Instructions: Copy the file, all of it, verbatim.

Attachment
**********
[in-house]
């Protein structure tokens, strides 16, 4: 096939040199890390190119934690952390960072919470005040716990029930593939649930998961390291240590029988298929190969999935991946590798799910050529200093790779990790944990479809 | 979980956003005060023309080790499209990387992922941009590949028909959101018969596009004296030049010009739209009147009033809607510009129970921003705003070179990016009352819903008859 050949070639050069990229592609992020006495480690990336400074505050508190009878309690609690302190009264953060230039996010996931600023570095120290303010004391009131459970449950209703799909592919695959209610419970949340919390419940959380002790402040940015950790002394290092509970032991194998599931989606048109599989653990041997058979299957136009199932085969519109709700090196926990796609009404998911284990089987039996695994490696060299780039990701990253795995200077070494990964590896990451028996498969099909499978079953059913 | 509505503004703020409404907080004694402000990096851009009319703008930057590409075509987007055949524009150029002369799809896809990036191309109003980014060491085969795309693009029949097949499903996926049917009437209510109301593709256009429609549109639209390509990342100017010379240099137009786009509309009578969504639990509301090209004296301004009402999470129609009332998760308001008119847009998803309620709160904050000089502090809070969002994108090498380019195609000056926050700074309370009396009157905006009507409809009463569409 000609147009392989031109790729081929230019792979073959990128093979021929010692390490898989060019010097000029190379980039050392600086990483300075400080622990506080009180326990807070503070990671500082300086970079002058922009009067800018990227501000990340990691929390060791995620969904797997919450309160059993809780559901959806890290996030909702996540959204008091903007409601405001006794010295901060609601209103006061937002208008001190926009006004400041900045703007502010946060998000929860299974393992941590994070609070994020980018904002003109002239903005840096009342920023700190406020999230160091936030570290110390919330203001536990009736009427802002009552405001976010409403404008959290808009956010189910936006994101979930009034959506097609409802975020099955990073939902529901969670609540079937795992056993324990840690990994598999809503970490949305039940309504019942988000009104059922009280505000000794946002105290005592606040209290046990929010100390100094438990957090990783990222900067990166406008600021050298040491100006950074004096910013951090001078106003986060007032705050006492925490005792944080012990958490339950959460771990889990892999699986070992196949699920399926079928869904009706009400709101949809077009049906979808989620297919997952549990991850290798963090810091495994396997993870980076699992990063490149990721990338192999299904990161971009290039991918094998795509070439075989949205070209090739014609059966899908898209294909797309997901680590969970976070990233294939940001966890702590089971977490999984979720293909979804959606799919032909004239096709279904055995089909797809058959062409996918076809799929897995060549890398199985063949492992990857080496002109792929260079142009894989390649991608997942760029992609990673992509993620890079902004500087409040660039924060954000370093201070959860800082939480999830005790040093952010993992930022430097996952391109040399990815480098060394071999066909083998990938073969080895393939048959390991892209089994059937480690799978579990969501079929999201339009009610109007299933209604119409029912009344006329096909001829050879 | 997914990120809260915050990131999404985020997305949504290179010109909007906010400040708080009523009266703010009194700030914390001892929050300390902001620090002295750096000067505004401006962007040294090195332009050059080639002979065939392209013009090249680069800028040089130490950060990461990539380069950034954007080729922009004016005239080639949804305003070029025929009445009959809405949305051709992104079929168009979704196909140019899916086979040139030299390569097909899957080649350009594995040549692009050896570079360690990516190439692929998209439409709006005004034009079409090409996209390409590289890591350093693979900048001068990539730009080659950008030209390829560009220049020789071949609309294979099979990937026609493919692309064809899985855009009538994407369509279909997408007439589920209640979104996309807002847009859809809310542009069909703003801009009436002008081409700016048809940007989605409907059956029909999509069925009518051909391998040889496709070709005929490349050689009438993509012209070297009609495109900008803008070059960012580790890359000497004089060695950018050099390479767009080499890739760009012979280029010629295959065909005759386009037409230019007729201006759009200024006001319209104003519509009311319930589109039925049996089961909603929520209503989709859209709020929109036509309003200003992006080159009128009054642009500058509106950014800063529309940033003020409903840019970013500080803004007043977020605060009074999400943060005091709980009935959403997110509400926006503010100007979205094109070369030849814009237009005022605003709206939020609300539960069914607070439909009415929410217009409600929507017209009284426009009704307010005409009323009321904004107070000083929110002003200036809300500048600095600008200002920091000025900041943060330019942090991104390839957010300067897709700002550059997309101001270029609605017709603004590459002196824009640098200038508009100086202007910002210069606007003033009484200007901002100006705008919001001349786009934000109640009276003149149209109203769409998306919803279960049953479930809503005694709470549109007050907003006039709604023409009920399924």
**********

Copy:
[in-house]
């Protein structure tokens, strides 16, 4: 096939040199890390190119934690952390960072919470005040716990029930593939649930998961390291240590029988298929190969999935991946590798799910050529200093790779990790944990479809 | 979980956003005060023309080790499209990387992922941009590949028909959101018969596009004296030049010009739209009147009033809607510009129970921003705003070179990016009352819903008859 050949070639050069990229592609992020006495480690990336400074505050508190009878309690609690302190009264953060230039996010996931600023570095120290303010004391009131459970449950209703799909592919695959209610419970949340919390419940959380002790402040940015950790002394290092509970032991194998599931989606048109599989653990041997058979299957136009199932085969519109709700090196926990796609009404998911284990089987039996695994490696060299780039990701990253795995200077070494990964590896990451028996498969099909499978079953059913 | 509505503004703020409404907080004694402000990096851009009319703008930057590409075509987007055949524009150029002369799809896809990036191309109003980014060491085969795309693009029949097949499903996926049917009437209510109301593709256009429609549109639209390509990342100017010379240099137009786009509309009578969504639990509301090209004296301004009402999470129609009332998760308001008119847009998803309620709160904050000089502090809070969002994108090498380019195609000056926050700074309370009396009157905006009507409809009463569409 000609147009392989031109790729081929230019792979073959990128093979021929010692390490898989060019010097000029190379980039050392600086990483300075400080622990506080009180326990807070503070990671500082300086970079002058922009009067800018990227501000990340990691929390060791995620969904797997919450309160059993809780559901959806890290996030909702996540959204008091903007409601405001006794010295901060609601209103006061937002208008001190926009006004400041900045703007502010946060998000929860299974393992941590994070609070994020980018904002003109002239903005840096009342920023700190406020999230160091936030570290110390919330203001536990009736009427802002009552405001976010409403404008959290808009956010189910936006994101979930009034959506097609409802975020099955990073939902529901969670609540079937795992056993324990840690990994598999809503970490949305039940309504019942988000009104059922009280505000000794946002105290005592606040209290046990929010100390100094438990957090990783990222900067990166406008600021050298040491100006950074004096910013951090001078106003986060007032705050006492925490005792944080012990958490339950959460771990889990892999699986070992196949699920399926079928869904009706009400709101949809077009049906979808989620297919997952549990991850290798963090810091495994396997993870980076699992990063490149990721990338192999299904990161971009290039991918094998795509070439075989949205070209090739014609059966899908898209294909797309997901680590969970976070990233294939940001966890702590089971977490999984979720293909979804959606799919032909004239096709279904055995089909797809058959062409996918076809799929897995060549890398199985063949492992990857080496002109792929260079142009894989390649991608997942760029992609990673992509993620890079902004500087409040660039924060954000370093201070959860800082939480999830005790040093952010993992930022430097996952391109040399990815480098060394071999066909083998990938073969080895393939048959390991892209089994059937480690799978579990969501079929999201339009009610109007299933209604119409029912009344006329096909001829050879 | 997914990120809260915050990131999404985020997305949504290179010109909007906010400040708080009523009266703010009194700030914390001892929050300390902001620090002295750096000067505004401006962007040294090195332009050059080639002979065939392209013009090249680069800028040089130490950060990461990539380069950034954007080729922009004016005239080639949804305003070029025929009445009959809405949305051709992104079929168009979704196909140019899916086979040139030299390569097909899957080649350009594995040549692009050896570079360690990516190439692929998209439409709006005004034009079409090409996209390409590289890591350093693979900048001068990539730009080659950008030209390829560009220049020789071949609309294979099979990937026609493919692309064809899985855009009538994407369509279909997408007439589920209640979104996309807002847009859809809310542009069909703003801009009436002008081409700016048809940007989605409907059956029909999509069925009518051909391998040889496709070709005929490349050689009438993509012209070297009609495109900008803008070059960012580790890359000497004089060695950018050099390479767009080499890739760009012979280029010629295959065909005759386009037409230019007729201006759009200024006001319209104003519509009311319930589109039925049996089961909603929520209503989709859209709020929109036509309003200003992006080159009128009054642009500058509106950014800063529309940033003020409903840019970013500080803004007043977020605060009074999400943060005091709980009935959403997110509400926006503010100007979205094109070369030849814009237009005022605003709206939020609300539960069914607070439909009415929410217009409600929507017209009284426009009704307010005409009323009321904004107070000083929110002003200036809300500048600095600008200002920091000025900041943060330019942090991104390839957010300067897709700002550059997309101001270029609605017709603004590459002196824009640098200038508009100086202007910002210069606007003033009484200007901002100006705008919001001349786009934000109640009276003149149209109203769409998306919803279960049953479930809503005694709470549109007050907003006039709604023409009920399924």